In a March 1979 entry to his testament, John Paul said he left no material property and asked that his longtime private secretary, Archbishop Stanislaw Dziwisz, burn all his personal notes.
The pope made a landmark trip to Poland in June 1979 — his first trip to his homeland since becoming pontiff — inspiring the Solidarity trade union movement and its resistance to the atheistic communist government of the day.
The testament mentioned only two living people: Dziwisz and the retired chief rabbi of Rome, Elio Toaff, who welcomed him to the city's synagogue in 1986 in a historic gesture of reconciliation between Roman Catholics and Jews.
The pope made several entries in his testament, starting the year after his election in 1978. The final entry was in 2000, when he was in pain and suffering Parkinson's disease. He died Saturday at age 84.
Each entry was written in Polish during Lent, the period of reflection before Easter.
In the final entry, he appeared to consider stepping aside. "Now, in the year during which my age reaches 80 years, it is necessary to ask if it is not the time to repeat the words of the biblical Simeon, "Nunc dimittis." The reference is to the passage, "Now Master you may let your servant go."
He reflected that he had been saved from death in a 1981 assassination attempt "in a miraculous way," and said his fate was even more in the hands of God.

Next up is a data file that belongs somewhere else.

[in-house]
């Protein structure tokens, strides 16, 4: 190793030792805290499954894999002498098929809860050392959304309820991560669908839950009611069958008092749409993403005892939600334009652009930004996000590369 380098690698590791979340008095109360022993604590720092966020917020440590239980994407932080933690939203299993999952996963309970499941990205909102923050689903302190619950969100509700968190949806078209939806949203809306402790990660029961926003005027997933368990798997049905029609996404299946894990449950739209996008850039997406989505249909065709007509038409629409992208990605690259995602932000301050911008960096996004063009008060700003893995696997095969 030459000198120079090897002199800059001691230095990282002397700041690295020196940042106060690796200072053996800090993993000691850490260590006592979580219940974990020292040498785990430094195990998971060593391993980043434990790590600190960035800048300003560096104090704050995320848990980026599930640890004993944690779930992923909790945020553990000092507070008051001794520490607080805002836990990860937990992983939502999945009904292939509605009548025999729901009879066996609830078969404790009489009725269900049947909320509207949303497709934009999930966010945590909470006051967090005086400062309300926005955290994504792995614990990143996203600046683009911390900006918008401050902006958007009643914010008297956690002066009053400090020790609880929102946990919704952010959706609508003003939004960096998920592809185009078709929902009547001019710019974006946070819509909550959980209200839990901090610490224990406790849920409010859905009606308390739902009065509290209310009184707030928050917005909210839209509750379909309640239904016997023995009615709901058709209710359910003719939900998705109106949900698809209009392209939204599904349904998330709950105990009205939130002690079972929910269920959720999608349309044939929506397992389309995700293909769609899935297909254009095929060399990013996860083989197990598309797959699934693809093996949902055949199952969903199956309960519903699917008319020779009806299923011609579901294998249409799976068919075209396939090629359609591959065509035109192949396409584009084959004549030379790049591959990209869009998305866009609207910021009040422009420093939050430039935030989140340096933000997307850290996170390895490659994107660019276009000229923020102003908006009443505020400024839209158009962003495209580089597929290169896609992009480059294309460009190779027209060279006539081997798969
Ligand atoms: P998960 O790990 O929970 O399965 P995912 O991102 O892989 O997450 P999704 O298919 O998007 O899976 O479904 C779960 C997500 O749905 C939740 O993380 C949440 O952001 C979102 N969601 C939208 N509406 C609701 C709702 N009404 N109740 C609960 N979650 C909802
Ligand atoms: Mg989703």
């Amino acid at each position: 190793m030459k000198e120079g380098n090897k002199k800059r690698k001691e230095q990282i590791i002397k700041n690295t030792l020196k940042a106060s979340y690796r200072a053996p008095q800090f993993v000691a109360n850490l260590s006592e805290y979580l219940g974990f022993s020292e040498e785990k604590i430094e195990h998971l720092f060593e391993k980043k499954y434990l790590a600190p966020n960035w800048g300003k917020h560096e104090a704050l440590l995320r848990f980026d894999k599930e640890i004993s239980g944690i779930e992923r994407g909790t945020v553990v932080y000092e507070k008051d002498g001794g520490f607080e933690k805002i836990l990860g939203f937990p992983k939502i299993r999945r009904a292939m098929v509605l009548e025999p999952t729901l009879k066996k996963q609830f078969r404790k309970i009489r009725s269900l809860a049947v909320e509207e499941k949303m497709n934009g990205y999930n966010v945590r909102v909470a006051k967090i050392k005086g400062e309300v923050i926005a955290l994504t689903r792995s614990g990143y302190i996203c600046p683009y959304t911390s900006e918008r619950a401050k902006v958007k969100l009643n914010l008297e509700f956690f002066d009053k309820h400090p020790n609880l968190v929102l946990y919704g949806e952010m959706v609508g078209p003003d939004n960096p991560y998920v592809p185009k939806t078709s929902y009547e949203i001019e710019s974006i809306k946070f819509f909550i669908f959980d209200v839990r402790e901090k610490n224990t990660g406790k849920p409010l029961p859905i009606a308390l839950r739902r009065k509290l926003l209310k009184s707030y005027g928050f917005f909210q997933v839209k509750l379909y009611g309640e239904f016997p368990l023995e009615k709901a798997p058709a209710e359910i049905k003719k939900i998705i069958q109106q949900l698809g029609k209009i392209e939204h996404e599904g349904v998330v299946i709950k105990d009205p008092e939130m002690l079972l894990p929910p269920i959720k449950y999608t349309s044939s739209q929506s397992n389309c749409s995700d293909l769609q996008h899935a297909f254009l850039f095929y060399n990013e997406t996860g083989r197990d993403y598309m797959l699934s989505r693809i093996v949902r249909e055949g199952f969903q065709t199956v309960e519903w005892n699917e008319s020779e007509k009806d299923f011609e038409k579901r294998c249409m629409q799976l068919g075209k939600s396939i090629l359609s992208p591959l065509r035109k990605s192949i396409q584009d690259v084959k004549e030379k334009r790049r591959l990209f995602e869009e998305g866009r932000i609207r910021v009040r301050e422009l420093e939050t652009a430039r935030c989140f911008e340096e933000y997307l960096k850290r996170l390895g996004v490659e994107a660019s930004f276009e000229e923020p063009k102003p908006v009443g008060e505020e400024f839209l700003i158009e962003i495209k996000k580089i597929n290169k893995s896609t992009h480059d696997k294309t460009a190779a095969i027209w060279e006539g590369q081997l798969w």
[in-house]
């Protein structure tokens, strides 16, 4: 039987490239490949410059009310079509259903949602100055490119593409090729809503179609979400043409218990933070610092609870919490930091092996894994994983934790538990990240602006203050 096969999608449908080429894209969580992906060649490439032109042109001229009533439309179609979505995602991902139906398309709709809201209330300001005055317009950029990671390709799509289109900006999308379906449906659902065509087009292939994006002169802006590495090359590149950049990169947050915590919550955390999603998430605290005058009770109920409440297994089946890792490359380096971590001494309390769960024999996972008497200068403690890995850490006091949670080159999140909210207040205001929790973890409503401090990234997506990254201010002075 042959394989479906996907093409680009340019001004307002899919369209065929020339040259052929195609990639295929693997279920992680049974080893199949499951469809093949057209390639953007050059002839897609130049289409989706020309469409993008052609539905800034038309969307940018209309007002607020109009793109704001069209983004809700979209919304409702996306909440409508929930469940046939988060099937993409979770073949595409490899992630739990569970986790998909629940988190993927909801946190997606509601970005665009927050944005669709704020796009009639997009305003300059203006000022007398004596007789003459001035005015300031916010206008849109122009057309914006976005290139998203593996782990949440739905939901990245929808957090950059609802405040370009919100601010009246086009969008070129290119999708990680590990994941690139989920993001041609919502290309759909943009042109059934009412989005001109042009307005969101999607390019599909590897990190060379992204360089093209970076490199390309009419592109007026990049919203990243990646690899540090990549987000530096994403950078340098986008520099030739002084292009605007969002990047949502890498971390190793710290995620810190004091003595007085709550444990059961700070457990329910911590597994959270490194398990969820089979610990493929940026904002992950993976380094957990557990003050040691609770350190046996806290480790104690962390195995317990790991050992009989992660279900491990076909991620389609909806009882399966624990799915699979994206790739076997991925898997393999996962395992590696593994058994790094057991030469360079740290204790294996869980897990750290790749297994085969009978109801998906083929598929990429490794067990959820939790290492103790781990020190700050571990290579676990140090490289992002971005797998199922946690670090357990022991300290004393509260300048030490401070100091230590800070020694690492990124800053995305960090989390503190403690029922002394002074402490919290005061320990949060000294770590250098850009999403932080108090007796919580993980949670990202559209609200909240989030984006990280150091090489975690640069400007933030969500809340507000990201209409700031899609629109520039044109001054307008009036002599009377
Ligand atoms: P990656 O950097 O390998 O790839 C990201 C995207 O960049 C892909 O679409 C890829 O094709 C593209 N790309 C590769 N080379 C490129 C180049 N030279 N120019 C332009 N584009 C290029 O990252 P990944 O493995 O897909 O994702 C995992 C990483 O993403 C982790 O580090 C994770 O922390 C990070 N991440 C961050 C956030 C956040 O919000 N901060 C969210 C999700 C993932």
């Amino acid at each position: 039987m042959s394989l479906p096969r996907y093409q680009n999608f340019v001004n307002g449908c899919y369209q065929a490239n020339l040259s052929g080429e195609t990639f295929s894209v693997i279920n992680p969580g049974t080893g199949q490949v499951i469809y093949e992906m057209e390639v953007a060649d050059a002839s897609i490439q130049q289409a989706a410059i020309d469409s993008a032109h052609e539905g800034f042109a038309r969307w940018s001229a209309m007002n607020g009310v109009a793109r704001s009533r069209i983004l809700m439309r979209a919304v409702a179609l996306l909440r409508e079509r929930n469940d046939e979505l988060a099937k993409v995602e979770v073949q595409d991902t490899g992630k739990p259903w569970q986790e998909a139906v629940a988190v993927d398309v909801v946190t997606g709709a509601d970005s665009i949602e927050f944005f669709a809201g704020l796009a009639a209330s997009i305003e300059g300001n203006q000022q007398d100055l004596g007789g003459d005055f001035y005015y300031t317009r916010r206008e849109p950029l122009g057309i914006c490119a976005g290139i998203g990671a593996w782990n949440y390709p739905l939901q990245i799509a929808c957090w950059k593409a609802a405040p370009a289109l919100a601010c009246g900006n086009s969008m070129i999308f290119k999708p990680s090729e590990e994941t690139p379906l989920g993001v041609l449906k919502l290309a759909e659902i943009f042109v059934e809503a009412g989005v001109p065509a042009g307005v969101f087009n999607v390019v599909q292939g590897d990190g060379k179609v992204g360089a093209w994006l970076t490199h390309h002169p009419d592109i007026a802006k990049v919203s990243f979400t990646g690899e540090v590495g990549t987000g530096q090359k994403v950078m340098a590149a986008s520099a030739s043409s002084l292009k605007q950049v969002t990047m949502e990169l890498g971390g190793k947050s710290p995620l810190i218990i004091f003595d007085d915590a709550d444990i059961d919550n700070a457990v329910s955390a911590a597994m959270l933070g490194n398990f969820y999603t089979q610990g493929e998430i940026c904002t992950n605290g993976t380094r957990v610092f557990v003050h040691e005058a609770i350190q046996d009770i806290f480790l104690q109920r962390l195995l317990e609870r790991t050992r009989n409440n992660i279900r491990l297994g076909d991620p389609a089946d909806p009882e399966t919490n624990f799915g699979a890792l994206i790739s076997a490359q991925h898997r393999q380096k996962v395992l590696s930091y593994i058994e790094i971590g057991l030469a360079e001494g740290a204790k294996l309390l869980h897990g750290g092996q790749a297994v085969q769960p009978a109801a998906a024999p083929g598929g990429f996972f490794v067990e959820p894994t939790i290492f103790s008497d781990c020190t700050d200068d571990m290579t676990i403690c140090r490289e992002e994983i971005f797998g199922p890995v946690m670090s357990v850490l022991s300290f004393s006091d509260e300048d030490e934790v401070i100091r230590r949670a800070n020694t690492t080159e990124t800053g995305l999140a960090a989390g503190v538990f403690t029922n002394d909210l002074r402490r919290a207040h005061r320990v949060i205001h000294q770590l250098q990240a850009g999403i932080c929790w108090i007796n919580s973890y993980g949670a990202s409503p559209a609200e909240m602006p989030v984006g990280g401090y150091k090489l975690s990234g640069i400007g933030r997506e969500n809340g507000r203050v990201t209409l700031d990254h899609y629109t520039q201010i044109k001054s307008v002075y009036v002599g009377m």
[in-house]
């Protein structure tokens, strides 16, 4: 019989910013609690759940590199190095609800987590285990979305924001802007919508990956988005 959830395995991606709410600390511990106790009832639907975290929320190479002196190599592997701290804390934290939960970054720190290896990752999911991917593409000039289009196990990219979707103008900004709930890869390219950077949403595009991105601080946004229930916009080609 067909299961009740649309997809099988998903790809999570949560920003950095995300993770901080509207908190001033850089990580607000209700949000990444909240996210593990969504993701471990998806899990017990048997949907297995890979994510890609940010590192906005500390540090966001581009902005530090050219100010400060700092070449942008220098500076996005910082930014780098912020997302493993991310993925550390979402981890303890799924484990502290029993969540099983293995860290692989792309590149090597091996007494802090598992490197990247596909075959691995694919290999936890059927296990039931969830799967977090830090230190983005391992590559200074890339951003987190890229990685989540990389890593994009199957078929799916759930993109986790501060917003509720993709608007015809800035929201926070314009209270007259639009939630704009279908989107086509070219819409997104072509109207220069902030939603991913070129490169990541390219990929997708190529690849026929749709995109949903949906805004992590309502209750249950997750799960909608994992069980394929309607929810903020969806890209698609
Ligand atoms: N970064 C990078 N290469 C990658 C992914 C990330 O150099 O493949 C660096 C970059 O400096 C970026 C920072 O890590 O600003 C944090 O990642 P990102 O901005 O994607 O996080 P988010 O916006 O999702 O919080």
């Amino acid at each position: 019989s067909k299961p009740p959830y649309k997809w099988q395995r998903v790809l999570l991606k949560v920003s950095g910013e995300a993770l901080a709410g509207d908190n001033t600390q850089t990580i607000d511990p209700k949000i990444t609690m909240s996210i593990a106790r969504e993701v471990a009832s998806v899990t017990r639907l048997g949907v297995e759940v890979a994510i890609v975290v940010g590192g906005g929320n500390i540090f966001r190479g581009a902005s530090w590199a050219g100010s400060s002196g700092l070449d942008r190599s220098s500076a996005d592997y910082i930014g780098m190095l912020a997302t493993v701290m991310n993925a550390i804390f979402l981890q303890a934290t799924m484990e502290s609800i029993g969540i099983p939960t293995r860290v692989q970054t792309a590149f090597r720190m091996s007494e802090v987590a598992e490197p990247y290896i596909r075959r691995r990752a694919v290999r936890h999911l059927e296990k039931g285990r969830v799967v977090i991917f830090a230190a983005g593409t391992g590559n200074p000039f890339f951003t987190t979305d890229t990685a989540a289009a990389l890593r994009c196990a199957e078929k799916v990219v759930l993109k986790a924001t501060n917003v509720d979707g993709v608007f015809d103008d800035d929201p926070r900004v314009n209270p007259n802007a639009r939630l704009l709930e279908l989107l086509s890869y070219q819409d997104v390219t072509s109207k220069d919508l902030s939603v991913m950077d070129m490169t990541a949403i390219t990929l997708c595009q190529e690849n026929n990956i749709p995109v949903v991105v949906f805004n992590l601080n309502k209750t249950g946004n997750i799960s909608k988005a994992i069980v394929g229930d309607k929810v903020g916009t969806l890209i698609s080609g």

"From this moment it belongs to Him all the more. I hope He will help me to recognize up to what point I must continue this service," said the testament.
The pope wrote the lengthy addition to his testament three days before he left for a historic trip to the Holy Land, one of the most emotional of his many trips as head of the Catholic Church. At the time, his health was noticeably in decline: his speech had begun to slur, and his walk was unsteady because of a hip operation. He had fallen the year before, requiring stitches in his left temple.
In an early entry, he scratched in the margins that he wanted to be buried "in the bare earth, not a tomb." Accordingly, John Paul will be placed in the grottoes under St. Peter's Basilica.
In 1982, the pope considered the possibility of a funeral in his native Poland. Three years later, however, he left the site of his burial in the hands of the cardinals.
The same entry worried about the safety of the church and of his own country in the days before the fall of the communist regime.
"In some countries ... the church is undergoing a period of such persecution as to be in no way lesser than that of early centuries; indeed, it surpasses them in its degree of cruelty and hatred," he wrote. "And apart from this, many people disappear innocently, even in this country in which we are living."
At the end of the March 2000 entry, John Paul remembered his family, his childhood and his early priesthood in Poland.
"As the end of my life approaches I return with my memory to the beginning, to my parents, to my brother, to the sister (I never knew because she died before my birth), to the parish in Wadowice where I was baptized, to that city I love, to my peers, friends from elementary school, high school and the university, up to the time of the occupation when I was a worker, and then in the parish of Niegowic, then St. Florian's in Krakow, to the pastoral ministry of academics, ... to Krakow and to Rome. ... to the people who were entrusted to me in a special way by the Lord.
"To all I want to say just one thing: 'May God reward you.'"